Itchen Ferry Cutter

Discussion in 'Wooden Boat Building and Restoration' started by bowspritboy, Mar 19, 2005.

  1. bowspritboy
    Joined: Mar 2005
    Posts: 1
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    Location: South Carolina

    bowspritboy New Member

    New Guy here:

    I'm looking for a sailboat to build---- large lakes here. Looking for gaff-rig with an old-time/offshore look.
    Love the old cutters/schooners/fishing smacks

    I've seen things I like (Golant gaffer etc) but the one I like best is described as 'Itchen Ferry Cutter'
    I spotted it in the classifieds of a back-issue of 'Messing About in Boats' (Nov. 1995)
    described as "replica of English fishing smack 'Wonder' in Wooden Boat Mag. #14 "
    The telephone # to this advert. is a dead-end.
    I absolutely love the lines of this little boat (as shown in the ad)--anybody know of plans for it? (Stonington CT was the location of the phone#)

    Gartside boats have a plan they call an Itchen Ferry Cutter which is a beaut. also but this one looks a little light and more reasonable for use one a lake--lighter more transportable.


    JB in SC
     
  2. DGreenwood
    Joined: Aug 2004
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    Location: New York

    DGreenwood Senior Member

    You should be aware of the work of Lyle Hess. He designed a number of cutters with a "yachted up" version of the the type...although he called them Bristol cutters. He is long retired and I don't know who is selling his plans now.

    I think if you like the Itchen Ferry you may like many of the Anglo cutters and smacks. John Leather (if he is still with us) is probably the leading authority on the type and could lead you to some plans of the type.
    Also there are many French work boats that have a similar feel that have always caught my wandering eye and are of similar lines.

    Although I would not try to sway your preference from the sturdy little work boat scantlings of the originals, keep in mind you would probably not subject yours to the hard graft that the originals stood up to so well. I dare say that the scantlings Mr. Gartside spec'ed would make for a pretty rugged cruiser.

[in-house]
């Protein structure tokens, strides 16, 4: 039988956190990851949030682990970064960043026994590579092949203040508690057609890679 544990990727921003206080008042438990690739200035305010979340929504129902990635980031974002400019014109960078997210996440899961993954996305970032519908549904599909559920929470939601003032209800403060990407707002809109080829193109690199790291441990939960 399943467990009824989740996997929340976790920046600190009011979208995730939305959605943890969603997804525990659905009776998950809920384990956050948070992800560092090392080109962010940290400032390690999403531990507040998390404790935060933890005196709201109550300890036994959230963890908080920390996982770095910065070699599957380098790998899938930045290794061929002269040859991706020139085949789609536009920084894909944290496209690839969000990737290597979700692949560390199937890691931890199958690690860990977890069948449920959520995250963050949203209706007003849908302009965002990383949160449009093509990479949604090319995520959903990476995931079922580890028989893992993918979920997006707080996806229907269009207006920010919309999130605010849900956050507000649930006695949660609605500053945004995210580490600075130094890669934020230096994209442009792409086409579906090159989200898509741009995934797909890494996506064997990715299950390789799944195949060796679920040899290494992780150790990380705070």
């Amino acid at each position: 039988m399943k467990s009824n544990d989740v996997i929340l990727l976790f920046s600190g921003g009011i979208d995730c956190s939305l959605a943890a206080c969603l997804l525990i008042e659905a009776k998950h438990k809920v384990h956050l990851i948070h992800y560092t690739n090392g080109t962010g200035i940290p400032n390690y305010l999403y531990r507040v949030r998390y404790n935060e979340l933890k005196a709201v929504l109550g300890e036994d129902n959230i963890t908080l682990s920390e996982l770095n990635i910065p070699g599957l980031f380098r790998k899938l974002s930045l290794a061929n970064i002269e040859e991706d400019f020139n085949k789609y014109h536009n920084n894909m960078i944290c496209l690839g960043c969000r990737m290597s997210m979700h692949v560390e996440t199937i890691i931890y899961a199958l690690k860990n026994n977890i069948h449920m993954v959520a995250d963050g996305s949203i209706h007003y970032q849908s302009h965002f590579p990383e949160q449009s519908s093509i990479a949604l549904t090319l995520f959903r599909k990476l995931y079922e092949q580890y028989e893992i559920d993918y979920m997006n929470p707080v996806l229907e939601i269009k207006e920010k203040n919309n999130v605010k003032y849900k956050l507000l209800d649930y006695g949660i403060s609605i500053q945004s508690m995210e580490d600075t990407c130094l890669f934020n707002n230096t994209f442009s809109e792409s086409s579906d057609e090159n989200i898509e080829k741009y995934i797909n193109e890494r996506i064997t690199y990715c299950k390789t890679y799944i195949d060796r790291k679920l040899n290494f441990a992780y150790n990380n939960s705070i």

There is a ton of info in some European Magazines and publications. Also you might check out Lynn and Larry Pardees musings upon cruising a 24' and a 30'
    Lyle Hess Cutter.
    Also there is a pair of truly rugged writing sailors that I met in the Caribe--the Carrs--that have sailed all over hell and gone in such a cutter. They have written many articles and books about their incredible voyages on Curlew.

    Those will get you started and a search at the library at the museum in Beaufort NC ( if you can get up there ) will get you some satisfaction--I"m sure.
     
  3. diwebb
    Joined: Jun 2008
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    Location: New Zealand

    diwebb Senior Member

    Hi, you might try to get a copy of Dixon Kemps Yachting and Boating Manual, republished by Wooden Boat. This has the lines and offsets for three Itchen Ferries and also has details of scantlings, planking, keel weights as well as rig details all based on the original 1870's and 80's boats. David.
     

  4. Lister

    Lister Previous Member

    You can also buy the whole volume form Dixon Kemp at Goodchild with all the textes and plans.
    Big heavy volume for $90.
    A masterpiece of reprinting at a bargain price.
    I have also the original version.
    The Woodenboat book is the Kunhardt, not the Dixon Kemp.
     
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